Commodity trading is the market activity, which links the producers of the commodities effectively with their commercial consumers. Commodity trading mainly takes place in the commodity markets where raw or primary products are usually exchanged. The raw commodities here are traded on regulated commodities exchanges, in which they are bought and sold in standardized forms of contracts. Many different factors affect the prices of commodities. This includes taxes, money supply, and inflation. Other factors such as transportation and its costs, Politics, weather and technology and its changes can have an effect as well. If, for instance, you were speculating in gold, you would buy gold biscuits, nuggets if you feel the price would go up in the future and you would wait for some time and sell it when the returns are highest. If it were, the other way round it would be wise to sell it soon before the price further decreases. There is always a buyer and a seller involved in the trading process. Even though the profits in the case of commodity are quite large, it is quite difficult and is practically impossible to make consistently correct decisions all the time about what and when to buy and sell. Commodities count as extremely lucrative investment opportunities due to their liquidity, as the speculators do not have to hold onto them. However, risk management strategies play an important role for commodity trading. Size of the market:
The trading of commodities consists of direct physical trading and derivatives trading. Exchange traded commodities have seen an upturn in the volume of trading since the start of the decade. This was largely a result of the growing attraction of commodities as an asset class and a proliferation of investment options which has made it easier to access this market. The global volume of commodities contracts traded on exchanges increased by a fifth in 2010, and a half since 2008, to around 2.5 billion million contracts. During the three years up to the end of 2010, global physical exports of commodities fell by 2%, while the outstanding value of OTC commodities derivatives declined by two-thirds as investors reduced risk following a five-fold increase in value outstanding in the previous three years. Trading on exchanges in China and India has gained in importance in recent years due to their emergence as significant commodities consumers and producers. China accounted for more than 60% of exchange-traded commodities in 2009, up on its 40% share in the previous year. Commodity assets under management more than doubled between 2008 and 2010 to nearly $380bn. Inflows into the sector totalled over $60bn in 2010, the second highest year on record, down from the record $72bn allocated to commodities funds in the previous year. The bulk of funds went into precious metals and energy products. The growth in prices of many commodities in 2010 contributed to the increase in the value of commodities funds under management. Standardization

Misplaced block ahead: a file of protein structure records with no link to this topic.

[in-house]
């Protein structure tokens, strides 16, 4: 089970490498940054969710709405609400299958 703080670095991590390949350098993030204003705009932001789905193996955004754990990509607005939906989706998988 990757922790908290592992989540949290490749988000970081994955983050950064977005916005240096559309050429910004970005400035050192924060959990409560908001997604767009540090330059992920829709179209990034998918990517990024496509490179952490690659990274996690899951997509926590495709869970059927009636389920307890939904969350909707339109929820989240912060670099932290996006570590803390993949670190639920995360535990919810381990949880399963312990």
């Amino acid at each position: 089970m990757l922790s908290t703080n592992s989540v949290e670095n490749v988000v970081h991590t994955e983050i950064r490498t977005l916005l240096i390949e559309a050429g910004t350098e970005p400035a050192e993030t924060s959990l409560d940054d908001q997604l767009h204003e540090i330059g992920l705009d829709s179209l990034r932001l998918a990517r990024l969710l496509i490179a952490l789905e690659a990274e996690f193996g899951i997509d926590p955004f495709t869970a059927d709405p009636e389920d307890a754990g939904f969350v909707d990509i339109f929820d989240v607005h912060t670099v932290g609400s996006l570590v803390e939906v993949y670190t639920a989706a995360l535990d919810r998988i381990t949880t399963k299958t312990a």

U.S. soybean futures, for example, are of standard grade if they are "GMO or a mixture of GMO and Non-GMO No. 2 yellow soybeans of Indiana, Ohio and Michigan origin produced in the U.S.A. (Non-screened, stored in silo)," and of deliverable grade if they are "GMO or a mixture of GMO and Non-GMO No. 2 yellow soybeans of Iowa, Illinois and Wisconsin origin produced in the U.S.A. (Non-screened, stored in silo)." Note the distinction between states, and the need to clearly mention their status as GMO (Genetically Modified Organism) which makes them unacceptable to most organic food buyers. Similar specifications apply for cotton, orange juice, cocoa, sugar, wheat, corn, barley, pork bellies, milk, feedstuffs, fruits, vegetables, other grains, other beans, hay, other livestock, meats, poultry, eggs, or any other commodity which is so traded.
Derivatives in India
In finance, a derivative is a security whose price is...